"You refused any blood testing that would have told us sooner if Trisomy 18 were present," she said, with some bite to her tone. I wondered if she always dealt with such delicate subjects so coarsely. "When Trisomy 18 is present there are other indicators during the ultrasound, none of which were present in yours." She could have led off with that. "Underdevelopment, a small baby, lack of fetal movement, especially hand movement." My mind flicked back to the ultrasound in Urgent Care a few months ago, during which the baby had waved at us assuredly. "Trisomy 18 is a chromosomal defect. It has no relation to anencephaly." Again my mind wandered, this time to the genetic counselor I saw after Gabriel's diagnosis, who assured me that the anencephaly had nothing to do with the miscarriage. The miscarriage was likely the result of a chromosomal defect. As my brain raced I forced my eyes back to the page of information before me, soothing myself with the facts at hand. Fetuses with Trisomy 18 almost always demonstrate abnormalities on ultrasound in addition to choroid plexus cysts. The precise rate of risk is difficult to estimate and somewhat controversial as most doctors believe it is well under 1 percent 1 in 1,000 pregnancies result in anencephaly and a fetus with choroid plexus present but an otherwise normal ultrasound has a better than 99% chance of not having Trisomy 18. I have every reason to believe there is no cause for alarm.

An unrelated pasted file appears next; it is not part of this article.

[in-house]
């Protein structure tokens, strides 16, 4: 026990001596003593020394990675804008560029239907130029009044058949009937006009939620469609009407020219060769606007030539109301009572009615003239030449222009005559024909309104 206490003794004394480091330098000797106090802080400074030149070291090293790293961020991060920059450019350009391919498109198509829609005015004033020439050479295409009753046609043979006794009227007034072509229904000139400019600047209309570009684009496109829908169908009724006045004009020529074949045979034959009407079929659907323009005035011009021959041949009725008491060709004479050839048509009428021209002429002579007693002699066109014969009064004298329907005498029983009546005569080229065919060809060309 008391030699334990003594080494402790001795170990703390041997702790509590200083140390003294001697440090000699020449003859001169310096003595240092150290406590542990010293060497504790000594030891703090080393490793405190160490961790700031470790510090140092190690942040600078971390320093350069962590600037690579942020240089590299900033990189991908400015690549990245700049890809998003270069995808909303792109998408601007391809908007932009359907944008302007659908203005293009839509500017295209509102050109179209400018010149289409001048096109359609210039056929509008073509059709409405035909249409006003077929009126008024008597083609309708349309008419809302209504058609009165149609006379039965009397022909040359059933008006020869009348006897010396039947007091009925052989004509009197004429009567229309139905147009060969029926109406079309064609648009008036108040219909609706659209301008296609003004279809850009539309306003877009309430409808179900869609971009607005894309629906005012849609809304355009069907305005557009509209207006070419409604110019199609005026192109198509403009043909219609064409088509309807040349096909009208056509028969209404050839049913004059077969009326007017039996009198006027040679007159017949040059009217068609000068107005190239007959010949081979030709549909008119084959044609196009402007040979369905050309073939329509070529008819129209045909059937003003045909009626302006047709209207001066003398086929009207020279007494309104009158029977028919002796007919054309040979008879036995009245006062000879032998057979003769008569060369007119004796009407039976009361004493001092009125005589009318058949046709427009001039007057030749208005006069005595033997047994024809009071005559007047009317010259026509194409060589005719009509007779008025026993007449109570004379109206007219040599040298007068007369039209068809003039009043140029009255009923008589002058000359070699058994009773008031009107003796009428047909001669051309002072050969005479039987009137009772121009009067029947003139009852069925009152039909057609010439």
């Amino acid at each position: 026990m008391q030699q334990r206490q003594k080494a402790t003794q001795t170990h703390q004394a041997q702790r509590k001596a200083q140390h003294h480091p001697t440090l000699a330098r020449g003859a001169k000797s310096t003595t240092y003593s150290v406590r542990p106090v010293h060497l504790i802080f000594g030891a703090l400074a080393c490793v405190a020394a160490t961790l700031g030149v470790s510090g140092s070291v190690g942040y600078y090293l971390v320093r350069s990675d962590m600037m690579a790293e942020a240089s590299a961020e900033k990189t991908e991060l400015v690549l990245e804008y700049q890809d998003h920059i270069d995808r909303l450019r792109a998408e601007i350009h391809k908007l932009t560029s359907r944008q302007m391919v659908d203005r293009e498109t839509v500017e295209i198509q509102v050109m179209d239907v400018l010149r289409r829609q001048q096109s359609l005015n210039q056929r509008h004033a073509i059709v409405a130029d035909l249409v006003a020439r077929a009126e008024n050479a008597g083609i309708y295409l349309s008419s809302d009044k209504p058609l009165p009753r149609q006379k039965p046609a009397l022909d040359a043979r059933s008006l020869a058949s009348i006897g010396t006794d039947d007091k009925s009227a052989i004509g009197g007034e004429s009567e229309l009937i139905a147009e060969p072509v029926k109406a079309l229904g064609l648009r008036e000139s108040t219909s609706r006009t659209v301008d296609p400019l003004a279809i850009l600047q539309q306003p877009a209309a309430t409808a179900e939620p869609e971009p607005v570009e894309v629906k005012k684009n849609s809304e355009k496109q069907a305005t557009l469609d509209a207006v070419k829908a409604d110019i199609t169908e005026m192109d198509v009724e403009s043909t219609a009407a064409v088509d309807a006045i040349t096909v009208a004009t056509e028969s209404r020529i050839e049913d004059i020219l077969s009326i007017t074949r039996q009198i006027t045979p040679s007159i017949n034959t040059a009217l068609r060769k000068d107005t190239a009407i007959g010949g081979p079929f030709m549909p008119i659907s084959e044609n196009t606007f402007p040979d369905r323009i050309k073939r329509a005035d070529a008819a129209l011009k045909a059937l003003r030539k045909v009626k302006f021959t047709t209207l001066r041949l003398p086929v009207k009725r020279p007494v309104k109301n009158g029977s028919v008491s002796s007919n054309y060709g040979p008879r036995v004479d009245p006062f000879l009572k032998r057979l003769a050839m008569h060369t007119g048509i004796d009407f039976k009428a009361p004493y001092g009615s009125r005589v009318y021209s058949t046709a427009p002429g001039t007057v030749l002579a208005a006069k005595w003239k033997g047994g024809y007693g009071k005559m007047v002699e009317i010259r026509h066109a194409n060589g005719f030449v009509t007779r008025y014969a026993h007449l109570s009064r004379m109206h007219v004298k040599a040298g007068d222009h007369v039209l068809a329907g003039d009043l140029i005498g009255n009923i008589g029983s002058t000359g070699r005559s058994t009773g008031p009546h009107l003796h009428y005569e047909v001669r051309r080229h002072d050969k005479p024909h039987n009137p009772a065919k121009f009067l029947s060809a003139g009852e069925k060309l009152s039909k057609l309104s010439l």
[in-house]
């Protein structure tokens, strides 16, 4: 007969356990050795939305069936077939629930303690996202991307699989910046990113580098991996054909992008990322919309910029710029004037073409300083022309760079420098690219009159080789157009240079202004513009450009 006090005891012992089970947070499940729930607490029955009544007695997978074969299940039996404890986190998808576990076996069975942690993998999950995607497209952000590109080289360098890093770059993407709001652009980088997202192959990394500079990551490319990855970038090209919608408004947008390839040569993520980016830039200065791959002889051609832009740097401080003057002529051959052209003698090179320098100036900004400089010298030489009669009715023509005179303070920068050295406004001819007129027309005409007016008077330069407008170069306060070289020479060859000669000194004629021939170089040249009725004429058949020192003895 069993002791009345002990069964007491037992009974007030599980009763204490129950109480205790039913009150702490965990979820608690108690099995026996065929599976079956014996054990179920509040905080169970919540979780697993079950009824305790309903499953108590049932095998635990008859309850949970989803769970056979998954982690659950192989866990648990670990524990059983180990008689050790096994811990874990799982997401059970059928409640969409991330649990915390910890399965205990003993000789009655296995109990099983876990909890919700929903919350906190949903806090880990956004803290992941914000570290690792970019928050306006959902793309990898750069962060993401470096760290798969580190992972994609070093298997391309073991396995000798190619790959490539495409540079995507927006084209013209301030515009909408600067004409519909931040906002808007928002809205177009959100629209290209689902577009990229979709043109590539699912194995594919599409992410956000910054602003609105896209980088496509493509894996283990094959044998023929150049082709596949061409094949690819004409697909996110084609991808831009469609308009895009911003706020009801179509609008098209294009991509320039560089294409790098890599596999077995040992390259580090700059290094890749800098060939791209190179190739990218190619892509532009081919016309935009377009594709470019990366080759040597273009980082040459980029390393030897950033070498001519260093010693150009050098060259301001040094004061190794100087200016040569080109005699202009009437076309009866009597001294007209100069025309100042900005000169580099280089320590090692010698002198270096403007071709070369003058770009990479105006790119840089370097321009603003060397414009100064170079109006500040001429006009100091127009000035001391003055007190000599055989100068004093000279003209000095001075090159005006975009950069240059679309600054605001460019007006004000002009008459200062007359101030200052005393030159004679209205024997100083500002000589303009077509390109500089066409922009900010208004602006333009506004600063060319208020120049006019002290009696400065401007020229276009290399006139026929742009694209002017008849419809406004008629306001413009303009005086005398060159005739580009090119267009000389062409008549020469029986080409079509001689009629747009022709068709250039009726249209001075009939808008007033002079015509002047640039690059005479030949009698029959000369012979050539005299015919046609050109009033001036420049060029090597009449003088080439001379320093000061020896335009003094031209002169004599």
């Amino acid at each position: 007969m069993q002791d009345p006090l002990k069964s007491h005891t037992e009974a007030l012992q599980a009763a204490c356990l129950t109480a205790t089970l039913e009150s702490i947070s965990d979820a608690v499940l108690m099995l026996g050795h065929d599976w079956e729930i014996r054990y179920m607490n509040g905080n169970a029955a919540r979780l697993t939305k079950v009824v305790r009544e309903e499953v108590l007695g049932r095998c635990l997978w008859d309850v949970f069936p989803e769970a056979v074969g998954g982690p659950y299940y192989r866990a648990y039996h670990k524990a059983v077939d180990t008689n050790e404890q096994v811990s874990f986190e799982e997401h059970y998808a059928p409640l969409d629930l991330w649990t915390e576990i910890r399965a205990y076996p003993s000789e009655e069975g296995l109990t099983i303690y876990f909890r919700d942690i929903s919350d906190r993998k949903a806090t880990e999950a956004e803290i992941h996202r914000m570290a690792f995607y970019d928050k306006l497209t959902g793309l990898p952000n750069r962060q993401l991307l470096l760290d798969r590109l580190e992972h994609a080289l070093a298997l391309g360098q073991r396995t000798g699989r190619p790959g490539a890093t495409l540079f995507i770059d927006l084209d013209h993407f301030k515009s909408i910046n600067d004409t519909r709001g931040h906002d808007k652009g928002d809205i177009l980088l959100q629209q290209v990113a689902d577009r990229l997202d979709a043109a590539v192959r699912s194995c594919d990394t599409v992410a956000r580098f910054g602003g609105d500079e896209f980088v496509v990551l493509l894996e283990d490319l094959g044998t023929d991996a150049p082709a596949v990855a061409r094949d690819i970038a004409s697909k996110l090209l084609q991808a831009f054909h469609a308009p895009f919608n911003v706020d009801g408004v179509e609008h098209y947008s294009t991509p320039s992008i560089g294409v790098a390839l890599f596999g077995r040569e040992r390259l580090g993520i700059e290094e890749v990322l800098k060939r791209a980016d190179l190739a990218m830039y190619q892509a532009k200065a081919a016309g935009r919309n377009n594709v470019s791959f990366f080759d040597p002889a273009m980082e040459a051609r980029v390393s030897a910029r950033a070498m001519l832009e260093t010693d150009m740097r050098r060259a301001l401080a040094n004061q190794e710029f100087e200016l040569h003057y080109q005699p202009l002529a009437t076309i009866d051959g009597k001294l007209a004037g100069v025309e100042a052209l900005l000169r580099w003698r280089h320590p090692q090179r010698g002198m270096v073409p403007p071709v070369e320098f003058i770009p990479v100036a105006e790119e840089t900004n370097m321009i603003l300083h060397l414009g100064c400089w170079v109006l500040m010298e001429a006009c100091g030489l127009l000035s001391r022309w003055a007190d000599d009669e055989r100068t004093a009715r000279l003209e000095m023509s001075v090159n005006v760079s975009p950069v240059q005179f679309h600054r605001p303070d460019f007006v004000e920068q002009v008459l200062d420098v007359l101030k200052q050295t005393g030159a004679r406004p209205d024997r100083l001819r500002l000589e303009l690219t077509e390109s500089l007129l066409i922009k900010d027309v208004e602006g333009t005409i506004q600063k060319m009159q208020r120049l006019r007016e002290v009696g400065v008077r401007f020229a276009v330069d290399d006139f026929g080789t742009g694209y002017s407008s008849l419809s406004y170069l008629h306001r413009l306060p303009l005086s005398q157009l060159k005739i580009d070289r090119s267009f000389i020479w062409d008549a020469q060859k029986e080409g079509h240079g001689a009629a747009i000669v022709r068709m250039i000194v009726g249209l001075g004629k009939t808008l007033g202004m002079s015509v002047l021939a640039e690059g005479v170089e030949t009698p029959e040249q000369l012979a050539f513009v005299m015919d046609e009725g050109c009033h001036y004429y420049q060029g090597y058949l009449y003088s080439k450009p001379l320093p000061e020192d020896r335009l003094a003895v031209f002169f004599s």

"No further treatment is indicated at this time. In most cases the cyst resolves before delivery. Even if it doesn't, it is benign." I allowed reason to wash over me. "You could have amniocentesis, but that carries risk. I find that most women who reject early blood testing will almost certainly reject the amnio."
"It won't matter what an amnio might tell me." It wouldn't. I've already fallen in love with this baby, even if it is a guarded, cautious love, it is relentless and unconditional at the same time. That is my nature, in the aftermath of the storm that was Gabriel, and really, always. I love with a careful abandon, knowing it might hurt, but knowing I'm going to do it anyway and face the consequences if and when they arise. I live in shades of blue, bright and bold like the sky, dark and dreary like the storm, soft and soothing like the baby blue of Gabriel's blankets and clothes, deep and true like the promise represented in my sapphire wedding ring. But always, always blue.